Google has just made the classic reverse-image searches even more difficult to find

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Google has just made the classic reverse-image searches even more difficult to find

Google is working on introducing Lens to everyone, regardless of whether they’re happy with it or not. While the tool for image analysis and search is extremely helpful on mobile devices for copying text or translation of bits and bits as well as for scan QR codes, its use on the desktop is less certain — particularly in the context of replacing Google Images’ reverse-image searching capabilities that were previously available. 

This is exactly what Google has been doing and it’s a good thing, as Google Images now defaulting to Google Lens when you upload an image instead of the search for similar images or sources.

If you go to Google Images, if you visit the Google Images website you’ll see you will see that the Lens icon is now taking over the position that is between the voice search and magnifying glass icons (via 9to5Google). When you click it, you will be presented with an interface that allows you to add and remove images onto your computer or copy an image link. The image will be accompanied by a the description that says you can “Search every image using Google Lens.” Once you’ve uploaded an image, you’re directed to lens.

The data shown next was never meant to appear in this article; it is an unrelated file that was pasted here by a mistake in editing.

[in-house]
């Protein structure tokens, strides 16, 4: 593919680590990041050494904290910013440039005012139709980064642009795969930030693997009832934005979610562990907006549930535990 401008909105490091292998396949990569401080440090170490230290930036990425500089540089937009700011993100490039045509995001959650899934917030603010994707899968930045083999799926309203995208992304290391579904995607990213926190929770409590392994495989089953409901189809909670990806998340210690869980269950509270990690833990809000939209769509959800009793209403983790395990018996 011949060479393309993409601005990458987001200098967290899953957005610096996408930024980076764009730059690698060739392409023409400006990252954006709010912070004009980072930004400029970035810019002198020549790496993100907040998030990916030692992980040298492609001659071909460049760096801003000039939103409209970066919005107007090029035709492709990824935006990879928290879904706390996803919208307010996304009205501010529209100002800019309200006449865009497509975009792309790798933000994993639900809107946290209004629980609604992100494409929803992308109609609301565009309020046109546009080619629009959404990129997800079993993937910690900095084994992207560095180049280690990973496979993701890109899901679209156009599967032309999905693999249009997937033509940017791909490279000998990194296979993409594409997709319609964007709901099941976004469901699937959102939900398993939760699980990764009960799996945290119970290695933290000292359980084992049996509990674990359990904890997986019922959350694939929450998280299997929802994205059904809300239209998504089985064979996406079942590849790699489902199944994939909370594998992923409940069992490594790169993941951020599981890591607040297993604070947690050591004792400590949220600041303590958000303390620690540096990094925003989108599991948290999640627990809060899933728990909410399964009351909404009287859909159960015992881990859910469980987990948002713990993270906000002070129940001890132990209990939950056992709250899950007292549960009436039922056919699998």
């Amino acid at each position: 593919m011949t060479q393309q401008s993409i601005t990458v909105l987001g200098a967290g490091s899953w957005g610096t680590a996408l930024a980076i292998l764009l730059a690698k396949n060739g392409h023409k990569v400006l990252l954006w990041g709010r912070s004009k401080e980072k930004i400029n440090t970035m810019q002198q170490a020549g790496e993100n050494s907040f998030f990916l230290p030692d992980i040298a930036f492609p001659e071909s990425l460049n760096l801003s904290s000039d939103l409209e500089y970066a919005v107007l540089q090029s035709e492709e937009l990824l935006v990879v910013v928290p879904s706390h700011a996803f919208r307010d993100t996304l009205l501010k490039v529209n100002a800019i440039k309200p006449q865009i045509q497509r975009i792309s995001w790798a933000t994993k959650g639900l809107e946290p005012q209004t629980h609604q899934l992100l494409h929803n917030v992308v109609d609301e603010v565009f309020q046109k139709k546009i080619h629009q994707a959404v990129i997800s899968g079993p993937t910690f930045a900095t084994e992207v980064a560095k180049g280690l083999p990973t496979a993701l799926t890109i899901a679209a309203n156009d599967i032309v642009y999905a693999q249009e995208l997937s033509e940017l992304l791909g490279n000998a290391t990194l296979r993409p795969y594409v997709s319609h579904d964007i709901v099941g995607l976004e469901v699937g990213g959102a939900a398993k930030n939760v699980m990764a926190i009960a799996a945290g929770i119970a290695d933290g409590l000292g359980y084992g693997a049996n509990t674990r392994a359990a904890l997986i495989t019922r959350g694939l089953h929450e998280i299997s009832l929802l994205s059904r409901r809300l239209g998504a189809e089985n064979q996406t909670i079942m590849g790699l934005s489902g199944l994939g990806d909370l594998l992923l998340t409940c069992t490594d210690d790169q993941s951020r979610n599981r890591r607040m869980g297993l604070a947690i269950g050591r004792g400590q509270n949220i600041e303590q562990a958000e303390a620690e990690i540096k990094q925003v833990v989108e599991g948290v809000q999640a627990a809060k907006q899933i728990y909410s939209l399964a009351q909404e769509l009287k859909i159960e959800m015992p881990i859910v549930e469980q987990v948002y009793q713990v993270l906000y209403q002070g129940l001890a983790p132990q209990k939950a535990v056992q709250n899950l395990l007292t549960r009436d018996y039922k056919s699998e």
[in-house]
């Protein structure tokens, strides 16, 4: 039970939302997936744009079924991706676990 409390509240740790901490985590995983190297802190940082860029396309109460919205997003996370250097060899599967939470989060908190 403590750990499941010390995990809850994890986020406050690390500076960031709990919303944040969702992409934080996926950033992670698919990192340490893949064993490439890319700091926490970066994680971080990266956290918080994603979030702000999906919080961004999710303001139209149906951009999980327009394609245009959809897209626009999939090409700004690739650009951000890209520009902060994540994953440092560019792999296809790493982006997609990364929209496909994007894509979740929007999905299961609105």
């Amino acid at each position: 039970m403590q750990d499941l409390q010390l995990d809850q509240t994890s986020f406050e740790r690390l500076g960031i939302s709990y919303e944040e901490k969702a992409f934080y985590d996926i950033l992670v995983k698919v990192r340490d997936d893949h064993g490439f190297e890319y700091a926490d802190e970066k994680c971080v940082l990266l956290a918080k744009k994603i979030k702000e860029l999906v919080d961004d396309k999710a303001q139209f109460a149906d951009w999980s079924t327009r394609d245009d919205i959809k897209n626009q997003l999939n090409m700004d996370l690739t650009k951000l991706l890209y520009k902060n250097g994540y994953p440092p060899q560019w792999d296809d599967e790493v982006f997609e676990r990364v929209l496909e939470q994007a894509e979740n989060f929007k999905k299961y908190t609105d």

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Domain.com which is where you’ll receive the standard analysis offered by Lens that includes searches that are contextual, OCR text copying capabilities and the option to translate text from other languages.

To access the old reverse-image search feature You must select the “Find Image Source” shortcut that is located at on the upper right of the page. This will take you to the traditional image searching interface. This is an additional step for people who usually use this method, however it’s possible to be the case that Google Lens’ capabilities will be more beneficial for the majority of users in other situations.

Google Lens has also long since replaced the right-click function that allows you to reverse image searches using the context menu in Chrome. In this case, you’ll need to click an additional button to access the standard web search interface for searching the source of the image.

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